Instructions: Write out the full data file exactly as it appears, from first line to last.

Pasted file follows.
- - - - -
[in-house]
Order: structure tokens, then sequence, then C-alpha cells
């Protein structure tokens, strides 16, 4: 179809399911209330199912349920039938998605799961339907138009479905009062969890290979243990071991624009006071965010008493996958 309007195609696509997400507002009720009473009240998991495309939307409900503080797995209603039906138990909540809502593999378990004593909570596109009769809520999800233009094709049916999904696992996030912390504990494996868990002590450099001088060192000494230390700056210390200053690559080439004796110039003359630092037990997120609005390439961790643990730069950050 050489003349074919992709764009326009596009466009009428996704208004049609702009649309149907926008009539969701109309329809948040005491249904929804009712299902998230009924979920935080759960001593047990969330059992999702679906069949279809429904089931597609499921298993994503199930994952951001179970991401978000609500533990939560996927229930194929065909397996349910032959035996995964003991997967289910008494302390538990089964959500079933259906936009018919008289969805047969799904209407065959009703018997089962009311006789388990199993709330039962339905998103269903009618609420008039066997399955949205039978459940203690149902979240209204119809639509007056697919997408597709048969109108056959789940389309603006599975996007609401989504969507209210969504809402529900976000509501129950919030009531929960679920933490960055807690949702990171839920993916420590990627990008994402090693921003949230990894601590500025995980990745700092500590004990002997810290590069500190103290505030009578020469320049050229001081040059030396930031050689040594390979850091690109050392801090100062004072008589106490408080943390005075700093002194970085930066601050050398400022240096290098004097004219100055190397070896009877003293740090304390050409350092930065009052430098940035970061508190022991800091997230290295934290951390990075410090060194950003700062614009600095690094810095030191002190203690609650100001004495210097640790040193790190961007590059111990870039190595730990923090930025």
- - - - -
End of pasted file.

[in-house]
Order: structure tokens, then sequence, then C-alpha cells
């Protein structure tokens, strides 16, 4: 179809399911209330199912349920039938998605799961339907138009479905009062969890290979243990071991624009006071965010008493996958 309007195609696509997400507002009720009473009240998991495309939307409900503080797995209603039906138990909540809502593999378990004593909570596109009769809520999800233009094709049916999904696992996030912390504990494996868990002590450099001088060192000494230390700056210390200053690559080439004796110039003359630092037990997120609005390439961790643990730069950050 050489003349074919992709764009326009596009466009009428996704208004049609702009649309149907926008009539969701109309329809948040005491249904929804009712299902998230009924979920935080759960001593047990969330059992999702679906069949279809429904089931597609499921298993994503199930994952951001179970991401978000609500533990939560996927229930194929065909397996349910032959035996995964003991997967289910008494302390538990089964959500079933259906936009018919008289969805047969799904209407065959009703018997089962009311006789388990199993709330039962339905998103269903009618609420008039066997399955949205039978459940203690149902979240209204119809639509007056697919997408597709048969109108056959789940389309603006599975996007609401989504969507209210969504809402529900976000509501129950919030009531929960679920933490960055807690949702990171839920993916420590990627990008994402090693921003949230990894601590500025995980990745700092500590004990002997810290590069500190103290505030009578020469320049050229001081040059030396930031050689040594390979850091690109050392801090100062004072008589106490408080943390005075700093002194970085930066601050050398400022240096290098004097004219100055190397070896009877003293740090304390050409350092930065009052430098940035970061508190022991800091997230290295934290951390990075410090060194950003700062614009600095690094810095030191002190203690609650100001004495210097640790040193790190961007590059111990870039190595730990923090930025």